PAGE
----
I’ve never been much for sneakers. I often visit my neighborhood and surrounding area shoe lockers just to yawn at the same design I saw occupying the shelf four years ago, but in a different colour or with some celebrity or athlete’s name on it. I began to see the error in my ways when I picked up Art & Sole, written and designed by Intercity.
Intercity’s “sneakers” are sports shoes originally intended for basketball, skateboarding or just strolling, elevated to their own subculture by the skateboarding and hip-hop style phenomena. This detailed and up-to-date sneaker art history features oodles of Nikes, as well as other famous labels including Vans, New Balance, and Onitsuka Tiger. Lesser-known labels like Madfoot!, JB Classics and The Quiet Life also make an appearance.
The book is divided into halves: Sneakers & Art looks at collaborations and projects, while Art & Sneakers is composed of sneaker art, publications, exhibitions and toys, all sneaker-themed. Among the toys featured were Swiss design collective +41’s mini chocolate kicks crafted to commemorate the 25th anniversary of the Air Force 1 and Takara Tomy’s Nike Transformer dolls, oscillating between toy-shoes and toy-toys.
When I discovered Cliff Muskiet’s website my sister and I engaged in an hour-long contest over who could find the wackiest stewardess uniform. (Her money was on the oil rich countries. I went for those with names like “Lion Air.” She won.) Cliff has received international attention for his collection, even appearing on television in Germany, the UK, Russia, and here in Canada. And with good reason, his collection currently sits at 820 airline attendant uniforms – all in pristine condition.
Herewith, the “uniform freak” in his own words:
In the beginning…
Ever since my early childhood I have been fascinated by civil aviation. The first flight I made (and that I can remember) was from New York to Amsterdam in 1970. I was five years old. I slept during the whole flight and when we arrived in Amsterdam, I was so disappointed because I couldn’t remember anything about the flight. I began to draw airplanes and I started to cut airplane pictures out of travel magazines. Every month I would go to Amsterdam and visit the airline offices and I would come home with bags filled with postcards, posters, and folders about the airlines and airplanes. I also cleaned airplanes in the summertime at Schiphol Amsterdam Airport when I was 15, 16, 17, and 18 years old.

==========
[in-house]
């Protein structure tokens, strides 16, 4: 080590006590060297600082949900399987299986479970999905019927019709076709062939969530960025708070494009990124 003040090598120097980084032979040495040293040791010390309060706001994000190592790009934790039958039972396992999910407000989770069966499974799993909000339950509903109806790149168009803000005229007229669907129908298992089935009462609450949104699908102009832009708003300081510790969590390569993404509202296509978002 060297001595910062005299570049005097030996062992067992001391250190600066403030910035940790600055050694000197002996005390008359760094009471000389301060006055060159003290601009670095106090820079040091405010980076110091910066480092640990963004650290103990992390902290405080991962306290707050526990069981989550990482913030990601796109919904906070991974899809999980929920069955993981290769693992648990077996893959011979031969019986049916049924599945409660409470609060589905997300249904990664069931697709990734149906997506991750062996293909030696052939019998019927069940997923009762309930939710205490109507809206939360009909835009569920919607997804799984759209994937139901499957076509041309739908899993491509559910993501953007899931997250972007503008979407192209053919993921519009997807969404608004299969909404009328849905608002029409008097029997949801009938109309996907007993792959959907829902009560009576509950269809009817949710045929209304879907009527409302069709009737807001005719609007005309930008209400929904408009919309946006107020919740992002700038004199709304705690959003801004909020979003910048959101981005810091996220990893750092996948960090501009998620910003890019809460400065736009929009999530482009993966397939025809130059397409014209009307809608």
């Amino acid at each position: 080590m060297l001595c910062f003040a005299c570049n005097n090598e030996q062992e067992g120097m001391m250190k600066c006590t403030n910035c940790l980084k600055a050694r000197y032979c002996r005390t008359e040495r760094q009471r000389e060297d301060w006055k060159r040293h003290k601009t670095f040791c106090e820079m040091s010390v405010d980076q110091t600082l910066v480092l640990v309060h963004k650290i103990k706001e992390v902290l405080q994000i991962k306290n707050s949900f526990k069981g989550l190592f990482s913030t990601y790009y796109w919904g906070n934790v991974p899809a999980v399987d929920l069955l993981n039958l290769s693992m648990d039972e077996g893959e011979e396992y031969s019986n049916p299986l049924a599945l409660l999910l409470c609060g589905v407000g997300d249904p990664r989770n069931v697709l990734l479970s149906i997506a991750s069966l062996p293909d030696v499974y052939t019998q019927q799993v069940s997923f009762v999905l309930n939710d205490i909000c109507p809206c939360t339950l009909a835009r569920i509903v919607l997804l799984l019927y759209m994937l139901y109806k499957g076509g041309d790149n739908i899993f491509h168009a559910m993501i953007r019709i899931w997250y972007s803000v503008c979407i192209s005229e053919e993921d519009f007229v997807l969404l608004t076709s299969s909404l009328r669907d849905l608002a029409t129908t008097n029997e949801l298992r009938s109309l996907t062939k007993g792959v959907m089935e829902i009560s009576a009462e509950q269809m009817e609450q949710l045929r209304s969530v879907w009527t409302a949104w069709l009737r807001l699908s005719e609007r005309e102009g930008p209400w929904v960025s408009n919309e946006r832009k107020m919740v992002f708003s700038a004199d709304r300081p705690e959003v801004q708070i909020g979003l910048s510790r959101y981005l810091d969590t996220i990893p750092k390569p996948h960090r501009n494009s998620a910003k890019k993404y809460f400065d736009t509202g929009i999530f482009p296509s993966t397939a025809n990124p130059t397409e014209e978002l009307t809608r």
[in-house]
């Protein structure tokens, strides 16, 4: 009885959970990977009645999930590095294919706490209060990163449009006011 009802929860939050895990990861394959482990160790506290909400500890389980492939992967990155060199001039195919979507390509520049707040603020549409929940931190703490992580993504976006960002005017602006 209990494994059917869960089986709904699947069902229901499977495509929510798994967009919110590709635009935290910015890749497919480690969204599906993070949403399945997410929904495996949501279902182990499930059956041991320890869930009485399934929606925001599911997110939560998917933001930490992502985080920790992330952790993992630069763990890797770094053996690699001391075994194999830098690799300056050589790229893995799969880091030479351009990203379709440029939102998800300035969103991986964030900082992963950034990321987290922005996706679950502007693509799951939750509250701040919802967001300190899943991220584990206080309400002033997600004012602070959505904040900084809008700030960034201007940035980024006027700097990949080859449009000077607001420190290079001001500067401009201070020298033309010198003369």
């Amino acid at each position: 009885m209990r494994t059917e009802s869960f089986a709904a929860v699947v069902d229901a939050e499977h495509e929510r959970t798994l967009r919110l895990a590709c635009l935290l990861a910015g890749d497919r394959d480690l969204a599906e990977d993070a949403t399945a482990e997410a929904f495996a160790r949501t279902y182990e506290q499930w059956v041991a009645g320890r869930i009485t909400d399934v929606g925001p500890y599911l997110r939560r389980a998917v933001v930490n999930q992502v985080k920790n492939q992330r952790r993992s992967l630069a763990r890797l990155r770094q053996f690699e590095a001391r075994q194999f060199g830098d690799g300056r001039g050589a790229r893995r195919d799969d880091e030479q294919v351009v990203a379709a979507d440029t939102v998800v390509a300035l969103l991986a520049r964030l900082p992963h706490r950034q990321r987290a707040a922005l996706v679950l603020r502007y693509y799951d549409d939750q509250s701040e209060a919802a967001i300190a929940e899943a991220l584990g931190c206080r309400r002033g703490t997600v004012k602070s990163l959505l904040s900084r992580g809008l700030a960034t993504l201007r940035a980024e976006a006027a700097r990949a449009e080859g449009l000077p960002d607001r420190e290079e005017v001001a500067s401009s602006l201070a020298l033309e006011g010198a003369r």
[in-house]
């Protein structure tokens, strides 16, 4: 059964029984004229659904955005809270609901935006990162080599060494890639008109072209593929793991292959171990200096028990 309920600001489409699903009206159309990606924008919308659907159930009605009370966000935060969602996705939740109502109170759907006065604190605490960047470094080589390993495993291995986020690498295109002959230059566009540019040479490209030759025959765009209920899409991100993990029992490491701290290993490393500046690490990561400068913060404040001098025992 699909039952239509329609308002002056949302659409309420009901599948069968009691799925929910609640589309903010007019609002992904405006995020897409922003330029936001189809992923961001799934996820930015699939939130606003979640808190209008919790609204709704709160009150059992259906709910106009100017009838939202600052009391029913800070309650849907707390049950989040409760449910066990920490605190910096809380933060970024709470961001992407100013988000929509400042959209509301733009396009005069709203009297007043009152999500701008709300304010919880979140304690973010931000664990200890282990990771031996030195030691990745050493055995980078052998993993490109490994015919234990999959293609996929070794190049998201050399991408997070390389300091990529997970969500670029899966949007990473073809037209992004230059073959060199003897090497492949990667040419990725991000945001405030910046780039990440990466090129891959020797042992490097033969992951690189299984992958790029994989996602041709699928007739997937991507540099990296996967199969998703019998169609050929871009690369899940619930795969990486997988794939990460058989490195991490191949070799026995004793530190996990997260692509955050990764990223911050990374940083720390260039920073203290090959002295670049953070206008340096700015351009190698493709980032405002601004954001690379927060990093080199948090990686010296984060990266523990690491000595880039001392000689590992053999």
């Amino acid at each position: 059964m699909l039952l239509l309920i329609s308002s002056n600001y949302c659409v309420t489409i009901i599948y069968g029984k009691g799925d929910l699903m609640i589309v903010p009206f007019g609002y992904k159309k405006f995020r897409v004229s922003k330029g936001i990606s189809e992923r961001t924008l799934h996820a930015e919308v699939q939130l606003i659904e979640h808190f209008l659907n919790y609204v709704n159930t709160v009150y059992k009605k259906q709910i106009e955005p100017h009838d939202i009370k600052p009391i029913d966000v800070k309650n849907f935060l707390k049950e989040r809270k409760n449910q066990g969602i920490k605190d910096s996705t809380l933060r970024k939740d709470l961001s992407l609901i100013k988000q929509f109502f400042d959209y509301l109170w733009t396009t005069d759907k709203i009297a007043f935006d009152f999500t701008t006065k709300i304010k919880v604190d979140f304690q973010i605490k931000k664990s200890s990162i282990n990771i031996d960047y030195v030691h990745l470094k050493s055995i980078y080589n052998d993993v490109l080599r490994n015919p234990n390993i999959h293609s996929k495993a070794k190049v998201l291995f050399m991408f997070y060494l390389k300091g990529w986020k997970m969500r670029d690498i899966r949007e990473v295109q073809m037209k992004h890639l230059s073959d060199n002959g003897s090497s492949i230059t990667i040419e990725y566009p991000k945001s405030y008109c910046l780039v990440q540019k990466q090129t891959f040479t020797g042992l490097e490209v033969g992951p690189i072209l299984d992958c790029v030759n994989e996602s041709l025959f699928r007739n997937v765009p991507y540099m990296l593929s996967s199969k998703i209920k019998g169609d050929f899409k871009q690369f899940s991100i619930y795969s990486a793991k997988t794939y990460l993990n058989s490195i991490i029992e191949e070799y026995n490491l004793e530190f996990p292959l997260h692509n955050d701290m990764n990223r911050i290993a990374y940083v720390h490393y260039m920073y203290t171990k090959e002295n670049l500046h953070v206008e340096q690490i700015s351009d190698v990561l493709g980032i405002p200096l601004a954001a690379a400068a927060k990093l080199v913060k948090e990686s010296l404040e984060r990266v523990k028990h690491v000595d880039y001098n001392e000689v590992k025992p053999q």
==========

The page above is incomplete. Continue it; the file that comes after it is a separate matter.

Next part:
My unique collection began in 1980, when I was given a KLM uniform. It was an old uniform from 1971. My mother was a nurse and she had a colleague who also was a part-time stewardess. At that time I thought, “This is great, I want to have more uniforms!” In 1982 I got two other uniforms from two Dutch charter airlines that changed uniforms that year. From 1982 until 1993 I didn’t do much to obtain more uniforms, something I really regret now because I could have many more. Ten years later, in 1993, I was in Accra in Ghana working for KLM, when I obtained some old Ghana Airways uniforms without any problem. When I received these uniforms, I started to contact other airlines. Most of my 800 uniforms were obtained between 1993 and today.